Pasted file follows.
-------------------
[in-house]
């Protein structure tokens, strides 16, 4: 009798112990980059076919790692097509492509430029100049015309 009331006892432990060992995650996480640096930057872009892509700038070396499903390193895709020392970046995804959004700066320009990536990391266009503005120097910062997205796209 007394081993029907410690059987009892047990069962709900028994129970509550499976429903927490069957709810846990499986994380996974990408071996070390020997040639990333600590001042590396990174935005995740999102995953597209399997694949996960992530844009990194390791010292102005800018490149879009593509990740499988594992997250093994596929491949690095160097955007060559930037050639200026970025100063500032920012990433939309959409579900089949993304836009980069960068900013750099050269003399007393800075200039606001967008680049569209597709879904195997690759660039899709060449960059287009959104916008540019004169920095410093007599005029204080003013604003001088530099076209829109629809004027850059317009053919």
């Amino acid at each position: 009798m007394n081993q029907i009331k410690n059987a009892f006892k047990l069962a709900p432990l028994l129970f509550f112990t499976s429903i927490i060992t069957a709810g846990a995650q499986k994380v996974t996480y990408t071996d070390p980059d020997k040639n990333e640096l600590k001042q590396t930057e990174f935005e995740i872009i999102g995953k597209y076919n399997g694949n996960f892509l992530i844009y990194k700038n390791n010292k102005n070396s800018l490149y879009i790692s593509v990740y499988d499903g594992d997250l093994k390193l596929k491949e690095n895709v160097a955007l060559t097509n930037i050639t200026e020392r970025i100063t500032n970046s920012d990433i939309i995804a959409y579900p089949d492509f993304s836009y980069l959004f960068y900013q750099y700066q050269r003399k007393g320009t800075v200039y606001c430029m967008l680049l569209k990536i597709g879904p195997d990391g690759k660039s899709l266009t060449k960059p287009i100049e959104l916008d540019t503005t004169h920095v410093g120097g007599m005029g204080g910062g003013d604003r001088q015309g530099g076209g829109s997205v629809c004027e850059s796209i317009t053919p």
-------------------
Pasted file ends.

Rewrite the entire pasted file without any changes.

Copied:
[in-house]
């Protein structure tokens, strides 16, 4: 009798112990980059076919790692097509492509430029100049015309 009331006892432990060992995650996480640096930057872009892509700038070396499903390193895709020392970046995804959004700066320009990536990391266009503005120097910062997205796209 007394081993029907410690059987009892047990069962709900028994129970509550499976429903927490069957709810846990499986994380996974990408071996070390020997040639990333600590001042590396990174935005995740999102995953597209399997694949996960992530844009990194390791010292102005800018490149879009593509990740499988594992997250093994596929491949690095160097955007060559930037050639200026970025100063500032920012990433939309959409579900089949993304836009980069960068900013750099050269003399007393800075200039606001967008680049569209597709879904195997690759660039899709060449960059287009959104916008540019004169920095410093007599005029204080003013604003001088530099076209829109629809004027850059317009053919």
């Amino acid at each position: 009798m007394n081993q029907i009331k410690n059987a009892f006892k047990l069962a709900p432990l028994l129970f509550f112990t499976s429903i927490i060992t069957a709810g846990a995650q499986k994380v996974t996480y990408t071996d070390p980059d020997k040639n990333e640096l600590k001042q590396t930057e990174f935005e995740i872009i999102g995953k597209y076919n399997g694949n996960f892509l992530i844009y990194k700038n390791n010292k102005n070396s800018l490149y879009i790692s593509v990740y499988d499903g594992d997250l093994k390193l596929k491949e690095n895709v160097a955007l060559t097509n930037i050639t200026e020392r970025i100063t500032n970046s920012d990433i939309i995804a959409y579900p089949d492509f993304s836009y980069l959004f960068y900013q750099y700066q050269r003399k007393g320009t800075v200039y606001c430029m967008l680049l569209k990536i597709g879904p195997d990391g690759k660039s899709l266009t060449k960059p287009i100049e959104l916008d540019t503005t004169h920095v410093g120097g007599m005029g204080g910062g003013d604003r001088q015309g530099g076209g829109s997205v629809c004027e850059s796209i317009t053919p």